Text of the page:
Myocardial cavitational activity during continuous infusion and bolus intravenous injections of perfluorocarbon-containing microbubbles

Thomas Richard Porter, Carr Everbach, David Kricsfeld, Feng Xie

Research output: Contribution to journalArticle

24 Citations (Scopus)

Abstract

The 20-MHz component of broadband noise from inertial cavitation within the anterior myocardium of an open-chest dog was recorded during intravenous infusions or injections of perfluorocarbon-containing microbubbles during insonation with a 1.7-MHz harmonic transducer. Intramyocardial cavitational activity was evident even at a mechanical index of 0.2, but it increased significantly as frame rate and mechanical index were increased. The amount of myocardial contrast intensity produced by the microbubbles was increased by variables that reduced cavitational activity (eg, reducing frame rate to 1 every cardiac cycle or decreasing mechanical index). At a mechanical index of 0.2, myocardial contrast could still be observed at 10-Hz frame rates. These results confirm that intramyocardial cavitational activity is present during ultrasound imaging of microbubbles; imaging techniques that reduce cavitational activity increase the magnitude of myocardial contrast.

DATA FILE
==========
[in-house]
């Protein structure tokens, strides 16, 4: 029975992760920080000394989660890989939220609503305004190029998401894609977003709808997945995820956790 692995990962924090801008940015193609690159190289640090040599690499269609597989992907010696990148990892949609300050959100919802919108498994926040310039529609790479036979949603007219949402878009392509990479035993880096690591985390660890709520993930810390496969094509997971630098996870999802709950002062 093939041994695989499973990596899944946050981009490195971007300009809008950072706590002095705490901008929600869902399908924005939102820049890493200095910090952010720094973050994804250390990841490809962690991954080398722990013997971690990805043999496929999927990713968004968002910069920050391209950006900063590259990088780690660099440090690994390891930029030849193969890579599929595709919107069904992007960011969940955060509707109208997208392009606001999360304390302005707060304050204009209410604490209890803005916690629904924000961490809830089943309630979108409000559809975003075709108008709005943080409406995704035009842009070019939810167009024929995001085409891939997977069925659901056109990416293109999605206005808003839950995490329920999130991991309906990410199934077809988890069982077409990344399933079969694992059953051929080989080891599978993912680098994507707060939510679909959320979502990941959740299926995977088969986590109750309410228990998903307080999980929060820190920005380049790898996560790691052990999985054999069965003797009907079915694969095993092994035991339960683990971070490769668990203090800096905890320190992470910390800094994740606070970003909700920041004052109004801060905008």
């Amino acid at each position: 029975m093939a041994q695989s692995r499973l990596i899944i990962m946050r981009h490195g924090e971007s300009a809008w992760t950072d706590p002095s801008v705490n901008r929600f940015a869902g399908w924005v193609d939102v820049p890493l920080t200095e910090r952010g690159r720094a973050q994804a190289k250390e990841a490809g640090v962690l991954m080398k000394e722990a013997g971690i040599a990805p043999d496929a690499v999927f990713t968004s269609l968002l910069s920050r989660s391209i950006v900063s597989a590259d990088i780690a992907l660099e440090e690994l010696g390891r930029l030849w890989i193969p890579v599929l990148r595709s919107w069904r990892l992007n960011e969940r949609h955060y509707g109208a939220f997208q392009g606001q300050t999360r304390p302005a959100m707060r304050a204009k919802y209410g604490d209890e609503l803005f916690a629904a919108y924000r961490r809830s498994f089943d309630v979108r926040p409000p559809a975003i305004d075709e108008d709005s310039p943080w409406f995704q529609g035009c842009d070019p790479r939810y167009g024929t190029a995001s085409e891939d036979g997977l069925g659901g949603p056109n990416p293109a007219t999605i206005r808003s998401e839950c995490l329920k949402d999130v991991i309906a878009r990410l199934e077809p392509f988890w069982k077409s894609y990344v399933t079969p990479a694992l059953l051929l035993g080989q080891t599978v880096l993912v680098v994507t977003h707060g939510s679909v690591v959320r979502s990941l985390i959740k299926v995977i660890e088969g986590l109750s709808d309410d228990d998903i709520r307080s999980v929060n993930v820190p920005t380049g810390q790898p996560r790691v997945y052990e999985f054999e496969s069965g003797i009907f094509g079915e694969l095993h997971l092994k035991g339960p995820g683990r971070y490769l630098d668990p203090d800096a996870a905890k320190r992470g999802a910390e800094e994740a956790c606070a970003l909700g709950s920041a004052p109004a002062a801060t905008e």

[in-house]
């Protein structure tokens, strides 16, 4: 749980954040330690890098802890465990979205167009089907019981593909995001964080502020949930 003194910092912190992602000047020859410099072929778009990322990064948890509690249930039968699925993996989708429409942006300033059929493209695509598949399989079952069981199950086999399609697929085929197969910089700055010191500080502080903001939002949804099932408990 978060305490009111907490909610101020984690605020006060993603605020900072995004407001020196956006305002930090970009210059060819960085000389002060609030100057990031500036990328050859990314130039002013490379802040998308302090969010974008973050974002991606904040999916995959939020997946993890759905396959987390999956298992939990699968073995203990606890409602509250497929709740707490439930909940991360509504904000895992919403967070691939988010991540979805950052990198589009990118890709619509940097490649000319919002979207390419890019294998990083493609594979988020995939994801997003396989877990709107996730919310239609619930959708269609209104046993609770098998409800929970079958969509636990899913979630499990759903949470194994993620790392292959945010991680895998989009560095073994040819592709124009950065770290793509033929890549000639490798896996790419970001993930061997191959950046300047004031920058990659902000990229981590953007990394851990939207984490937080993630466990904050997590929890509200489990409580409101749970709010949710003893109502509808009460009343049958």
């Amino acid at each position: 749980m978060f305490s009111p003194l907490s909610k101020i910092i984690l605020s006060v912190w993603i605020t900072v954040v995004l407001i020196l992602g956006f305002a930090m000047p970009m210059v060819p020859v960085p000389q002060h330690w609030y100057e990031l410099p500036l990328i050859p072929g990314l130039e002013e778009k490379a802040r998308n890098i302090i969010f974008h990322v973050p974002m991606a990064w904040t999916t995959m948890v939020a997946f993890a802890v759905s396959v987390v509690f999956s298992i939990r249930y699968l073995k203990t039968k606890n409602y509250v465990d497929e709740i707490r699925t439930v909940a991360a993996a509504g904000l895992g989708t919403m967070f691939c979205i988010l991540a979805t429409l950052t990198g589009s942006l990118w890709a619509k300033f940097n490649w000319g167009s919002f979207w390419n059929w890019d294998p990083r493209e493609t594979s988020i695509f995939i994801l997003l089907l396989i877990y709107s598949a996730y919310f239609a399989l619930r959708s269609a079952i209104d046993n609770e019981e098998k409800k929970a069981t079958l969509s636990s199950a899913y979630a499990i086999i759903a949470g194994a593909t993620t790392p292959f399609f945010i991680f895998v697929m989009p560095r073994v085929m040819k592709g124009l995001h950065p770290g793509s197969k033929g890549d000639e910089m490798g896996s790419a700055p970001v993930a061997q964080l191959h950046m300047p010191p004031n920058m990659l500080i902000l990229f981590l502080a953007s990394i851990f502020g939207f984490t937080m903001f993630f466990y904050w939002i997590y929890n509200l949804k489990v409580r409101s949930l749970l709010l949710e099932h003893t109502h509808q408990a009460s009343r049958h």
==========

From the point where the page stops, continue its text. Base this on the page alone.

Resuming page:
Original languageEnglish (US)
Pages (from-to)618-625
Number of pages8
JournalJournal of the American Society of Echocardiography
Volume14
Issue number6
DOIs
StatePublished - Jan 1 2001

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Fluorocarbons
Microbubbles
Intravenous Injections
Transducers
Intravenous Infusions
Noise
Ultrasonography
Myocardium
Thorax
Dogs

ASJC Scopus subject areas

  • Radiology Nuclear Medicine and imaging
  • Cardiology and Cardiovascular Medicine

Cite this

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abstract = "The 20-MHz component of broadband noise from inertial cavitation within the anterior myocardium of an open-chest dog was recorded during intravenous infusions or injections of perfluorocarbon-containing microbubbles during insonation with a 1.7-MHz harmonic transducer. Intramyocardial cavitational activity was evident even at a mechanical index of 0.2, but it increased significantly as frame rate and mechanical index were increased. The amount of myocardial contrast intensity produced by the microbubbles was increased by variables that reduced cavitational activity (eg, reducing frame rate to 1 every cardiac cycle or decreasing mechanical index). At a mechanical index of 0.2, myocardial contrast could still be observed at 10-Hz frame rates. These results confirm that intramyocardial cavitational activity is present during ultrasound imaging of microbubbles; imaging techniques that reduce cavitational activity increase the magnitude of myocardial contrast.",
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